It has been a while since I've read the books and I recall the show being fairly accurate. What plot differences are there between them?
Are any substantial, or are they all particularly minor?
Science Fiction & Fantasy Stack Exchange is a question and answer site for science fiction and fantasy enthusiasts. It only takes a minute to sign up.Sign up to join this community
It is, so far, a fairly good distillation of the plot, though there were a few differences that stood out to me. From memory (and from the small portion that has currently been aired):
Dialogue is, understandably, truncated drastically. I'm sure this was a necessity
In the previews it appears Cat objects to Eddard becoming the Hand of the King, whereas in the book she encourages it
In the HBO series, there was no red sap faces in the Weirwood trees, rather they appeared to be created from knot holes
Most of the kids are aged a few years in the HBO series. For example, in the TV series Bran is 10 when Robert visits Winterfell, in the book he is 7
Daenerys wedding night consummation on the HBO series was alot less consensual than it eventually became in the book
Tyrion is less ugly and twisted in the HBO series, instead portrayed as a relatively attractive dwarf
Tyrion appears more debauched in HBO series, with an apparent obsession with whoring, well beyond what is described in the books.
Arya is not the least bit horsey looking in the HBO series
I yelled at the television (a habit my wife finds fairly annoying) a few more times than this through-out the first episode, but most of them were fairly petty grievances, brought on largely by the fact I had just finished reading Game Of Thrones so it was fairly fresh.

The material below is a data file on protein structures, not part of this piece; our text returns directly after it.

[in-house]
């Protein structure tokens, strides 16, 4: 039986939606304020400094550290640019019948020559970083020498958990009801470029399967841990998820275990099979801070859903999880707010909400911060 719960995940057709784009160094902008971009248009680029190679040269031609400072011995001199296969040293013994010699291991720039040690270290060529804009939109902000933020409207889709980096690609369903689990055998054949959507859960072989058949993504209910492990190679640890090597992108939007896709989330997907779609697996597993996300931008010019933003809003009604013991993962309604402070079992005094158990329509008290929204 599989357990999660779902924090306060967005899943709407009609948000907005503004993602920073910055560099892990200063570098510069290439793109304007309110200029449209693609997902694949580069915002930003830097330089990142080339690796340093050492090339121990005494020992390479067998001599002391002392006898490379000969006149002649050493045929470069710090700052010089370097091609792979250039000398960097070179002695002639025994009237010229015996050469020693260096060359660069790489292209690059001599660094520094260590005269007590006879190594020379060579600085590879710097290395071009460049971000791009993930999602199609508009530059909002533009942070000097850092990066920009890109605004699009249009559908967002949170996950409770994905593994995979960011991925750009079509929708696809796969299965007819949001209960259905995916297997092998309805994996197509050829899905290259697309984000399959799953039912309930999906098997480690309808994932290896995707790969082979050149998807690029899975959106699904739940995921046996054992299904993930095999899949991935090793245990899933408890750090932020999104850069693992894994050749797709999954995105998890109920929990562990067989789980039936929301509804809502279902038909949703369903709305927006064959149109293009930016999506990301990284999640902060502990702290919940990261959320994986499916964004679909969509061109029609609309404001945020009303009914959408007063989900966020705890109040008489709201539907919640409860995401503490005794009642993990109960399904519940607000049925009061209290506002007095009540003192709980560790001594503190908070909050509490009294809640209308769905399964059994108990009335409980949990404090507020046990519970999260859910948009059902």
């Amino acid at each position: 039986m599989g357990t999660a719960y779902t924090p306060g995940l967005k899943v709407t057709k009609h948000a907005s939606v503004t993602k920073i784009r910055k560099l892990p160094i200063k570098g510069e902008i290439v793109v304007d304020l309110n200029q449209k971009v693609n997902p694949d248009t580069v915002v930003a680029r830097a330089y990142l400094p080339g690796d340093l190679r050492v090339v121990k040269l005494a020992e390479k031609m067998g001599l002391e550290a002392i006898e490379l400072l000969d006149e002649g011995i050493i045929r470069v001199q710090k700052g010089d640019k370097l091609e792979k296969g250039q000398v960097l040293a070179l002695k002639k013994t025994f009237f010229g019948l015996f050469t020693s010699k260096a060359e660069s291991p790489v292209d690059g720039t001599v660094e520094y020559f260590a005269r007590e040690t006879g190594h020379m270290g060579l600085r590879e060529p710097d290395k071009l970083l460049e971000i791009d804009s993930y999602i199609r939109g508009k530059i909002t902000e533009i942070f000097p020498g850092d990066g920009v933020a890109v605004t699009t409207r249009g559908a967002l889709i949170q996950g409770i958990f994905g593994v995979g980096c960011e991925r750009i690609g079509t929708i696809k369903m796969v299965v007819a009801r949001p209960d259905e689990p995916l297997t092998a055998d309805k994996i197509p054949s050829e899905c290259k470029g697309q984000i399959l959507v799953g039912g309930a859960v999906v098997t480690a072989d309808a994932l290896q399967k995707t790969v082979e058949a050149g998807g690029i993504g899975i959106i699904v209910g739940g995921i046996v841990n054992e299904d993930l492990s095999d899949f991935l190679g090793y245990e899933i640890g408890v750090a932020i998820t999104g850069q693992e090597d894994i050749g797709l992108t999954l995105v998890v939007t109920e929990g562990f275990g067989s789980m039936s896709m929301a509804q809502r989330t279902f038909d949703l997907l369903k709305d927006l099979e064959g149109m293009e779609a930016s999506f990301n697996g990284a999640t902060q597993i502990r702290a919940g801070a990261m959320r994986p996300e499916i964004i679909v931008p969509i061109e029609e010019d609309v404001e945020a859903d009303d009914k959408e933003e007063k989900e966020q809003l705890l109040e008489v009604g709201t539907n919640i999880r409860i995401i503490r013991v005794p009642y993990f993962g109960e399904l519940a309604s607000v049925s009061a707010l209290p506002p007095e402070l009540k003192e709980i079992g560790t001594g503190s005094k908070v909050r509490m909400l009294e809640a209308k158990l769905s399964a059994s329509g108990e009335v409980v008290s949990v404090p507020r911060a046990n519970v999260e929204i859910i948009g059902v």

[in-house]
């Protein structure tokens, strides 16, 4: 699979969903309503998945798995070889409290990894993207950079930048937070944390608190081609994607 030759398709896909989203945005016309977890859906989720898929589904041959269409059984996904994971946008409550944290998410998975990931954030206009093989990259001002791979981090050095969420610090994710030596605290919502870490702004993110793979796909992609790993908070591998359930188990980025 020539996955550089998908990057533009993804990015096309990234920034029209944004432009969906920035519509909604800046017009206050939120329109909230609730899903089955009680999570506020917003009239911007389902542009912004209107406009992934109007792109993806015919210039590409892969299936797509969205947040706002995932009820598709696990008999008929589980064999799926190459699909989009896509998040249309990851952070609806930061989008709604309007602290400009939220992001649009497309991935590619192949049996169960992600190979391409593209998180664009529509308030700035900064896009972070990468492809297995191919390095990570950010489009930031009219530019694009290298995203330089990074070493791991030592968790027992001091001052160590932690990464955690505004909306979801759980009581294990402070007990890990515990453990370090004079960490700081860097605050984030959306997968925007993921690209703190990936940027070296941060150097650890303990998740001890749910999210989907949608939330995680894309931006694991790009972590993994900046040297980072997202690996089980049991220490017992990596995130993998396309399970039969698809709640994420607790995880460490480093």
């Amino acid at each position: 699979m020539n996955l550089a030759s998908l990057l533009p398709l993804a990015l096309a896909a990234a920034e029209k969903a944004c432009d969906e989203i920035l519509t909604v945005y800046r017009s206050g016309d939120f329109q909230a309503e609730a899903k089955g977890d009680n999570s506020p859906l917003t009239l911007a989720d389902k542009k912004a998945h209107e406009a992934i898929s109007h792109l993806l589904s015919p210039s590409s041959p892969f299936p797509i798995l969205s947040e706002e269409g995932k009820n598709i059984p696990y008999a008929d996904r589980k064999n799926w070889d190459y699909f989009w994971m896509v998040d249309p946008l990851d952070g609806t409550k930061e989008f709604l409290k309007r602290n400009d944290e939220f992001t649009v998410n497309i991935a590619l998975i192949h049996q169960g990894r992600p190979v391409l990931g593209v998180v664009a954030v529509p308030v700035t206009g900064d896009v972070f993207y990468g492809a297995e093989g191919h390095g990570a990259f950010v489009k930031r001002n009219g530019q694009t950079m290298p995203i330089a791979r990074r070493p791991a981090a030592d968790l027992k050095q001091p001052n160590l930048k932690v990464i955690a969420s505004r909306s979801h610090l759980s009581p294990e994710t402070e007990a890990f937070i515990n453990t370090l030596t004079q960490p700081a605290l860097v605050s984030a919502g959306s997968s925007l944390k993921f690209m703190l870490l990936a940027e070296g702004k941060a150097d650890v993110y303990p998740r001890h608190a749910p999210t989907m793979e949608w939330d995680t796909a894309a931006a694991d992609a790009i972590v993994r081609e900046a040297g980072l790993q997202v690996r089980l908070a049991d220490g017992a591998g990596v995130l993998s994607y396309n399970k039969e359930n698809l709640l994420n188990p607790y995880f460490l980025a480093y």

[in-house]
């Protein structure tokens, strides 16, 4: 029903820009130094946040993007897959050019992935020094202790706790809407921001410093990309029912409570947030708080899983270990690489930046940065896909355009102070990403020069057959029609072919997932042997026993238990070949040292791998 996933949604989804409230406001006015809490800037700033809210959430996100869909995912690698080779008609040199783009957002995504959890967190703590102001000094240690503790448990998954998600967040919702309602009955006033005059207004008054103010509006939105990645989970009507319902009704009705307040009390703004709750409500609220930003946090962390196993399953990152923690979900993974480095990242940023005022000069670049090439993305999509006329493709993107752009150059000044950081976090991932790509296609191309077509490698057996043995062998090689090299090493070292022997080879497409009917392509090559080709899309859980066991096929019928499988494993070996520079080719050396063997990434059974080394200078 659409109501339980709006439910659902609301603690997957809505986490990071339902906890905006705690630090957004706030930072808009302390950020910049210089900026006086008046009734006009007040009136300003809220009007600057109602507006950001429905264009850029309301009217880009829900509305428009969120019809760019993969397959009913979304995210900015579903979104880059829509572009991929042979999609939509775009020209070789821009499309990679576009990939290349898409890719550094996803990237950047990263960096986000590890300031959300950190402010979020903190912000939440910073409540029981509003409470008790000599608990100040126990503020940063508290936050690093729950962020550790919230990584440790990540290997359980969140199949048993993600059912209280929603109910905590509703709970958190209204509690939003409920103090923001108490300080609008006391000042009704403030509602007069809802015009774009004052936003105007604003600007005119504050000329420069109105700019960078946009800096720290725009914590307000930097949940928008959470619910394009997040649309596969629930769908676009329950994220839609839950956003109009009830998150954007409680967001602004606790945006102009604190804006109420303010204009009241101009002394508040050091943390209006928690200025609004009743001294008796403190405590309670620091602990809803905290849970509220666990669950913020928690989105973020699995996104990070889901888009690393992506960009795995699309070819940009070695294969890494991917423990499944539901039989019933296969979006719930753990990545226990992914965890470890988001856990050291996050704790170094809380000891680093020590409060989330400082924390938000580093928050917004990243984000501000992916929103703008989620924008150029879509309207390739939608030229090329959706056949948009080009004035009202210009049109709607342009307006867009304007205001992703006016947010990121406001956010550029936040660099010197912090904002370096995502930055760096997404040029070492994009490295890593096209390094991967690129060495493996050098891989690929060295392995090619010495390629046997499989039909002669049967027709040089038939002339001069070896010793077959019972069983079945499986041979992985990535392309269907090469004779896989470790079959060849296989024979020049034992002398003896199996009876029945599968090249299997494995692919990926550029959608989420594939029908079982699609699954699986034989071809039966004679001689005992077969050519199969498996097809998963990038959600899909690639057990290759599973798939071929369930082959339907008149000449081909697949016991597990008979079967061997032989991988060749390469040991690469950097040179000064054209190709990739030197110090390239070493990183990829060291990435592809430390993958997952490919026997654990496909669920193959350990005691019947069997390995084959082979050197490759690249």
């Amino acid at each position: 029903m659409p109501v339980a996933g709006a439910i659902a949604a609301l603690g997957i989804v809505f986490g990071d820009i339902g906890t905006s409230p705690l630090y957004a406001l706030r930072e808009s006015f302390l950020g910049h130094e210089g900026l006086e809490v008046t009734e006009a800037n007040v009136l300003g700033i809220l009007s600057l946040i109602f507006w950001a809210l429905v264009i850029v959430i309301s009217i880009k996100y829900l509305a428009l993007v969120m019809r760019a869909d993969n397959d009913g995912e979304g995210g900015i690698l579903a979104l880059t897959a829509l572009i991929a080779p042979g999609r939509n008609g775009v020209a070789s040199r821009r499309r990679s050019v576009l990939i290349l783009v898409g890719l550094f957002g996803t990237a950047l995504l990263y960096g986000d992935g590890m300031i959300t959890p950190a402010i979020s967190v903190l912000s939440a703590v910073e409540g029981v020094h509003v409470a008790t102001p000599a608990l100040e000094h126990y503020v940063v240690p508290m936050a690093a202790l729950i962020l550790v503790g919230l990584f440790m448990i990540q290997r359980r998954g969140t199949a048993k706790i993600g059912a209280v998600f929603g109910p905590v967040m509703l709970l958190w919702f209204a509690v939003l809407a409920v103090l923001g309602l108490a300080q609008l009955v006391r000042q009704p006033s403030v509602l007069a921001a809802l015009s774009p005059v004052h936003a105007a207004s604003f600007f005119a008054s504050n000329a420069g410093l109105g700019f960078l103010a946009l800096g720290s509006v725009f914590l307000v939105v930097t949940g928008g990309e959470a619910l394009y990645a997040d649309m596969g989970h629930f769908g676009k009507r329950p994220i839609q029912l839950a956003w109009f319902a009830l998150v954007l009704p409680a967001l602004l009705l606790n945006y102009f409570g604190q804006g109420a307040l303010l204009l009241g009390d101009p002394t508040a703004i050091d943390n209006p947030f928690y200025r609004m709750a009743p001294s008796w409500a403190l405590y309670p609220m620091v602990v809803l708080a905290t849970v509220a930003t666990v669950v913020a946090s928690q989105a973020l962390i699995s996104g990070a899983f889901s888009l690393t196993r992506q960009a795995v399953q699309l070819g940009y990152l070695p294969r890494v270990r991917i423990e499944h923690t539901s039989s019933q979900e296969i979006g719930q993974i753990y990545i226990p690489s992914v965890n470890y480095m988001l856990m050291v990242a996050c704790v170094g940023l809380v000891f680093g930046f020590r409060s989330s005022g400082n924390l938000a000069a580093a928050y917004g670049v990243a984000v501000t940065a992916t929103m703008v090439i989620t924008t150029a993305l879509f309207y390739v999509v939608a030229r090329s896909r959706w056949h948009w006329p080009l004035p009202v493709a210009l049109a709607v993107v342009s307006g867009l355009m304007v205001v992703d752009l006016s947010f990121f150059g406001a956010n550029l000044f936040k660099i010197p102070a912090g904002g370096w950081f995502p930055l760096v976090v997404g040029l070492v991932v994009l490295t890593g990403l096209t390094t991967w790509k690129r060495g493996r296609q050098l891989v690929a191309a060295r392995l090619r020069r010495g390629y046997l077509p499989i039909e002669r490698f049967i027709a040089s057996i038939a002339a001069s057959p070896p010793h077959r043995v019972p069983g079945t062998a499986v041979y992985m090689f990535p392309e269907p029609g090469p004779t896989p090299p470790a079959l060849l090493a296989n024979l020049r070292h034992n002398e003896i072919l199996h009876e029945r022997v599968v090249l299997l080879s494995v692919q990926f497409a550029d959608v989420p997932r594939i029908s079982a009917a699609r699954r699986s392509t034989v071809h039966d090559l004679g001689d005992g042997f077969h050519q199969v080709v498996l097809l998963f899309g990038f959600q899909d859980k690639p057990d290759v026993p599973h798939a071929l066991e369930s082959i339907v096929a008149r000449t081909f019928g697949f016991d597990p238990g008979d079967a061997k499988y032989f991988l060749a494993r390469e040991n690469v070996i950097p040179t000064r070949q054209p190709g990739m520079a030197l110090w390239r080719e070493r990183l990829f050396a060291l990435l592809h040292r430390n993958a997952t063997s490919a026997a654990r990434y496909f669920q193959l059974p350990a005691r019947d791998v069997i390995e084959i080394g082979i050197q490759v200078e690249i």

Most of the differences were, I am sure, to impart the most amount of plot information as possible in the limited time (and attention span of the average viewer) that the medium of a television series offers.
I have spotted many more, subtle and blatant, in the ongoing series, but have decided not to update the list here, primarily as it just sounds bitchy.
Also, I believe, I have already made my point, that HBO have kept true to the spirit of the book, although they have culled a lot (and changed a little bit) to make it a worthy television adaptation. I am enjoying it, but not as much as I did the books, but I think that was to be expected.
I don't think there are any really major departures. That said, there are a few nitpicky things that could make their lives more difficult in the future:
But really, they've not hamstrung themselves in any way. There were always going to be changes, not just because of the length of the books, but because they're all written from within the characters' heads.
Now that the final episode has aired, only one more quibble arises: we never got any sort of Ned reminiscence or dream sequence in his cell recalling the events at the Tower of Joy. This means TV viewers haven't been inducted into one of the most interesting mysteries of the books.
Couple more. I've only finished the first book though, so they may have been mentioned in subsequent books.
Joffery is supposed to be handsome but in the series he is not that great looking but rather crafty.
During the confrontation with Jaime Lannister, Ed Stark's leg was impaled by a guard in the series but in the book he was injured when a horse fell on him.
It was not shown in the series that Sansa was the one who betrayed the Starks by telling Queen Cersei that they were leaving King's Landing. I thought this was an important part.
In the series, Ed Stark saw Arya at the feet of a Baelor statue and told Yoren. There was no mention of it in the book.
Lord Renly is gay in the series. Did not get that impression in the book.
Spoilers if you have not read the books
Several semi-important characters are conspicuously absent from the show making some scenes rather awkward later on in the series (as dialogue is swapped to other characters.) Obviously this is difficult for the show since the books have far too many characters but there are 3 which I noticed who are set up in the first book and play significant roles throughout the next 4 books.